2012 Mercedes-Benz CLS550 review: 2012 Mercedes-Benz CLS550

CNET's car came equipped with LED headlights, part of a $4,390 package that also includes an iPod interface. These headlights projected well-defined bright beams similar to HID headlights. They track with the steering angle, lighting up corners.

Turbo lag
The CLS550's air suspension can be switched to Sport mode, which stiffens the suspension a bit. But the car still feels heavy and leans in hard cornering. The air suspension is not as good for sport driving as magnetic suspension systems, which can constantly adjust the stiffness at each wheel in response to the road and driving conditions.


This new engine is very efficient.

The new engine uses a variety of efficiency technologies to maintain power and deliver reasonable, if not stellar, fuel economy. Direct injection sprays fuel into the CLS550's eight cylinders, ensuring a more complete burn. Twin turbochargers let Mercedes-Benz get away with 4.6 liters of displacement, with the engine still producing 402 horsepower and 443 pound-feet of torque.

Mercedes-Benz says that engine gets the CLS550 to 60 mph in just 5.1 seconds, while earning an EPA fuel economy rating of 17 mpg city and 26 mpg highway. In CNET's testing over a variety of roads, the car came in at 22.3 mpg, in the middle of that range, an impressive feat considering Mercedes-Benz's older 5.5-liter V-8 tended to come in closer to 17 mpg average.

You can definitely feel the power from this engine, but it often comes on unevenly, probably due to turbo lag. At a quarter to midthrottle, the car has a tendency to lunge, which can be uncomfortable in urban environments. Very moderate throttle from a start is adequate to keep up with traffic and leads to smoother acceleration.

On the upper end, while torturing the car on mountain roads we found that maintaining an engine speed around 5,000rpm led to massive power on tap. The CLS550 comes with a seven-speed transmission with Economy, Sport, and Manual modes. The Sport mode is not very aggressive, letting the engine drop down to its 1,500rpm cruising speed.


The Mercedes-Benz drive selector takes getting used to, but is perfectly adequate.

Use Manual mode to keep it in second or third gear and the engine speed keeps the turbos spooled up. The throttle becomes a precision control, and the car maintains linear acceleration. But the engine offers so much power that third gear at 5,000rpm definitely puts you north of 60 mph. Fourth gear would be out of the question on anything short of a long, mostly straight road.

The seven-speed automatic transmission is a new one for Mercedes-Benz. It features a lock-up clutch to eliminate the inefficiency of a torque converter. But this transmission doesn't have the hard gear changes of a dual-clutch transmission. It shifts smoothly, whether in Automatic or Manual modes.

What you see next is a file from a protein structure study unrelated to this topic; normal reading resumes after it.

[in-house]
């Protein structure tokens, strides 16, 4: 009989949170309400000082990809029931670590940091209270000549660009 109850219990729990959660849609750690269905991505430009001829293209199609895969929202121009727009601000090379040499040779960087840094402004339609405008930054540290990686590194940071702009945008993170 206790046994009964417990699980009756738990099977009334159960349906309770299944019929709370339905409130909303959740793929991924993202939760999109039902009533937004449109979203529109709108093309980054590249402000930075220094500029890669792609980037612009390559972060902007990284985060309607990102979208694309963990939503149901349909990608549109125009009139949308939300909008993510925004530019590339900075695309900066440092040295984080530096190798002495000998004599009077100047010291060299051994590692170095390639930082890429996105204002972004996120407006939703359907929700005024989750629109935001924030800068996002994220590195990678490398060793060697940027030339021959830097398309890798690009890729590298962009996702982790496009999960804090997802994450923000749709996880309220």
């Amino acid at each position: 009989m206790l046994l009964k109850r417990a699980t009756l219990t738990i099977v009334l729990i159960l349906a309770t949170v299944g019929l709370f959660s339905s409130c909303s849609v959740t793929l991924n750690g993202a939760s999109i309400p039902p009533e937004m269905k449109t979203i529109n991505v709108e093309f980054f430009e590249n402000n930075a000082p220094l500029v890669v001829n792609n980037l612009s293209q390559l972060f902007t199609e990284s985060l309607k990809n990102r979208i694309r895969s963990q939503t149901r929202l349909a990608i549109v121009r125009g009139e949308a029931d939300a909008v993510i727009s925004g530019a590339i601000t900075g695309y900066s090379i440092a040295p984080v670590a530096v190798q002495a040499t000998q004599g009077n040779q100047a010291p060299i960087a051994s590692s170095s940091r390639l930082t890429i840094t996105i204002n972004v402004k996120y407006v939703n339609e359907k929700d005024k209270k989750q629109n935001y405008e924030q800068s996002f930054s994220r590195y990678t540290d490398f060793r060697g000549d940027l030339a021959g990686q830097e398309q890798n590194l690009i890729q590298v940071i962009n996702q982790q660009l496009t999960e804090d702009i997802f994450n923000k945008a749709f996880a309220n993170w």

3D navigation
When it comes to the navigation system, Mercedes-Benz doesn't mess around with options. This hard-drive-based system with maps featuring traffic and 3D-rendered buildings comes standard in the CLS550. Route guidance can dynamically avoid traffic problems, and shows helpful information such as which lanes you should be in for upcoming turns.


The navigation system renders the buildings of downtown San Francisco in 3D.

Mercedes-Benz's familiar COMAND system controls all of the cabin tech functions. It is an indirect controller, with a big dial on the console and buttons for direct access to navigation, the stereo, and the phone system on the center stack. The car also comes with an adequate voice command system, which lets you place calls by name through a Bluetooth paired phone.

The instrument cluster also serves as an auxiliary cabin tech controller, letting the driver use buttons on the steering wheel to view trip, navigation, audio, and phone information in a display on the speedometer.

In sum
The 2012 Mercedes-Benz CLS550 sports systems that shoulder some of the driving burden, especially for long highway cruises, appropriate for a luxury car. These driver assistance features also bring in a substantial safety element. Available LED headlights are also a nice touch. The cabin tech suite is pretty standard among the German luxury set these days, but the audio system earns the car an extra bump in its tech rating.

Engine, transmission, and suspension are all excellent high-tech features of the CLS550, but with one caveat: Mercedes-Benz needs to smooth out the power delivery to prevent the uncomfortable lunges from this car. Other than the acceleration issue, the CLS550 ends up delivering a very smooth ride, but don't expect to take this cruiser out to track days.

Tech specs
Model 2012 Mercedes-Benz CLS-class
Trim CLS550
Power train Twin turbocharged direct-injection 4.6-liter V-8, 7-speed automatic transmission
EPA fuel economy 17 mpg city/26 mpg highway
Observed fuel economy 22.3 mpg
Navigation Hard-drive-based with traffic
Bluetooth phone support Yes, with contact list
Disc player MP3-compatible six-CD/DVD
MP3 player support iPod integration
Other digital audio Onboard hard drive, Bluetooth audio streaming, USB drive, satellite radio, HD Radio
Audio system Harman Kardon 14-speaker surround-sound system
Driver aids Adaptive cruise control, lane departure warning, lane departure prevention, blind-spot detection, rearview camera
Base price $71,300
Price as tested $82,765

Editors' Top Picks

 

ARTICLE DISCUSSION

Conversation powered by Livefyre

Quick Specifications See All

  • Body style Sedan
  • Available Engine Gas
About The Author

Wayne Cunningham reviews cars and writes about automotive technology for CNET. Prior to the Car Tech beat, he covered spyware, Web building technologies, and computer hardware. He began covering technology and the Web in 1994 as an editor of The Net magazine. He's also the author of "Vaporware," a novel that's available as a Nook e-book.